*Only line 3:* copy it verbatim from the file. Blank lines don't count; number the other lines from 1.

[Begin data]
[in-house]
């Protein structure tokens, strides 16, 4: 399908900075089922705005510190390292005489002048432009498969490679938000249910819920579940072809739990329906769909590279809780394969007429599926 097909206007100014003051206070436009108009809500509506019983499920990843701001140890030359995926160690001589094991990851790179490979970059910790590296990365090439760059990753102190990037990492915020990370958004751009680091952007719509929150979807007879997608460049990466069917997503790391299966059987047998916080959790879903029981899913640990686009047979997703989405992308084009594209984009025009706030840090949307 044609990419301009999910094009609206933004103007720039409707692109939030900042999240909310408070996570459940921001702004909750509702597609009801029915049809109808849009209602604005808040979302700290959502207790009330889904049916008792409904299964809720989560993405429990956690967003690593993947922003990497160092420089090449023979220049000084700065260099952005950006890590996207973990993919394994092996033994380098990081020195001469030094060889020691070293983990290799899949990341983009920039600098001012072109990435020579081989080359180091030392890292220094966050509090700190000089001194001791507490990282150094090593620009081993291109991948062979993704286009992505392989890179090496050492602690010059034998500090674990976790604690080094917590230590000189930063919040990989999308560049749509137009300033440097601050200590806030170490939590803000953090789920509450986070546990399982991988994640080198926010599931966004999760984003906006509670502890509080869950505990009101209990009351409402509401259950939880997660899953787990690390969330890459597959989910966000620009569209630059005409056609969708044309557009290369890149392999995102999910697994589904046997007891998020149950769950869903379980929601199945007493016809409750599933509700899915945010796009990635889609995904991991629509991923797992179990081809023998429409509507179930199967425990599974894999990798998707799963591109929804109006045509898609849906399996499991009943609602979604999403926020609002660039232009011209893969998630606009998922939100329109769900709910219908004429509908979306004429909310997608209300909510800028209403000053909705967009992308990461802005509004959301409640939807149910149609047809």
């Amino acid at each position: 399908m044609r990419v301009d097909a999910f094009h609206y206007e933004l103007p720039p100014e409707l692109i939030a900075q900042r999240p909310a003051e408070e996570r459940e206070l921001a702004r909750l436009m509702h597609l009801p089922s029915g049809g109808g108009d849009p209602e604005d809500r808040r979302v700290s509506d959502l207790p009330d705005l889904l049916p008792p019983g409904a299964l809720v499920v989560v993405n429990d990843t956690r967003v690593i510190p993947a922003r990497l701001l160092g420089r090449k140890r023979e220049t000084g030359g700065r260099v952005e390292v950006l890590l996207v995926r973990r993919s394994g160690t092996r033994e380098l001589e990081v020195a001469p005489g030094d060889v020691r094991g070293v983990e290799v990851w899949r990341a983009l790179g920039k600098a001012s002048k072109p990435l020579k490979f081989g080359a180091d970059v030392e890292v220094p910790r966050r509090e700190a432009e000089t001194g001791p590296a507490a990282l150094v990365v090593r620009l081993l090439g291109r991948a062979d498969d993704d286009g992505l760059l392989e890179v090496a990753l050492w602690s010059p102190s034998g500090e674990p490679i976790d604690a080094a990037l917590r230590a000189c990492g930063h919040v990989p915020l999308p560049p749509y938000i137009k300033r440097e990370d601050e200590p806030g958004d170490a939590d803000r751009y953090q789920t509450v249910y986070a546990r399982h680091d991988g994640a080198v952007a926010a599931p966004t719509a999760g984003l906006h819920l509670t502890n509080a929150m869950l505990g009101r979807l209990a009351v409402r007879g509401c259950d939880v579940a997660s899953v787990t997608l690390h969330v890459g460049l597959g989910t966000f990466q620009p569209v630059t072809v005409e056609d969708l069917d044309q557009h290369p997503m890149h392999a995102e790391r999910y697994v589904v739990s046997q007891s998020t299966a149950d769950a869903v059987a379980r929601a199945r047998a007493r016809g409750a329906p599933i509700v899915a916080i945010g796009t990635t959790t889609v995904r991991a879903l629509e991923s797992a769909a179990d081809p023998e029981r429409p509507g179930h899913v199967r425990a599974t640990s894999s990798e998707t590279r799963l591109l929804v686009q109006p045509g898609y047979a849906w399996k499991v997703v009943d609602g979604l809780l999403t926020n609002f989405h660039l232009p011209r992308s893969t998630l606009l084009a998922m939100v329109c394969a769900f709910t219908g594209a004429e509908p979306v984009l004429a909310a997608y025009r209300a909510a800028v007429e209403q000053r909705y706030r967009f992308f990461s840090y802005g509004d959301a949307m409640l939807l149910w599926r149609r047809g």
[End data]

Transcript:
């Amino acid at each position: 399908m044609r990419v301009d097909a999910f094009h609206y206007e933004l103007p720039p100014e409707l692109i939030a900075q900042r999240p909310a003051e408070e996570r459940e206070l921001a702004r909750l436009m509702h597609l009801p089922s029915g049809g109808g108009d849009p209602e604005d809500r808040r979302v700290s509506d959502l207790p009330d705005l889904l049916p008792p019983g409904a299964l809720v499920v989560v993405n429990d990843t956690r967003v690593i510190p993947a922003r990497l701001l160092g420089r090449k140890r023979e220049t000084g030359g700065r260099v952005e390292v950006l890590l996207v995926r973990r993919s394994g160690t092996r033994e380098l001589e990081v020195a001469p005489g030094d060889v020691r094991g070293v983990e290799v990851w899949r990341a983009l790179g920039k600098a001012s002048k072109p990435l020579k490979f081989g080359a180091d970059v030392e890292v220094p910790r966050r509090e700190a432009e000089t001194g001791p590296a507490a990282l150094v990365v090593r620009l081993l090439g291109r991948a062979d498969d993704d286009g992505l760059l392989e890179v090496a990753l050492w602690s010059p102190s034998g500090e674990p490679i976790d604690a080094a990037l917590r230590a000189c990492g930063h919040v990989p915020l999308p560049p749509y938000i137009k300033r440097e990370d601050e200590p806030g958004d170490a939590d803000r751009y953090q789920t509450v249910y986070a546990r399982h680091d991988g994640a080198v952007a926010a599931p966004t719509a999760g984003l906006h819920l509670t502890n509080a929150m869950l505990g009101r979807l209990a009351v409402r007879g509401c259950d939880v579940a997660s899953v787990t997608l690390h969330v890459g460049l597959g989910t966000f990466q620009p569209v630059t072809v005409e056609d969708l069917d044309q557009h290369p997503m890149h392999a995102e790391r999910y697994v589904v739990s046997q007891s998020t299966a149950d769950a869903v059987a379980r929601a199945r047998a007493r016809g409750a329906p599933i509700v899915a916080i945010g796009t990635t959790t889609v995904r991991a879903l629509e991923s797992a769909a179990d081809p023998e029981r429409p509507g179930h899913v199967r425990a599974t640990s894999s990798e998707t590279r799963l591109l929804v686009q109006p045509g898609y047979a849906w399996k499991v997703v009943d609602g979604l809780l999403t926020n609002f989405h660039l232009p011209r992308s893969t998630l606009l084009a998922m939100v329109c394969a769900f709910t219908g594209a004429e509908p979306v984009l004429a909310a997608y025009r209300a909510a800028v007429e209403q000053r909705y706030r967009f992308f990461s840090y802005g509004d959301a949307m409640l939807l149910w599926r149609r047809g």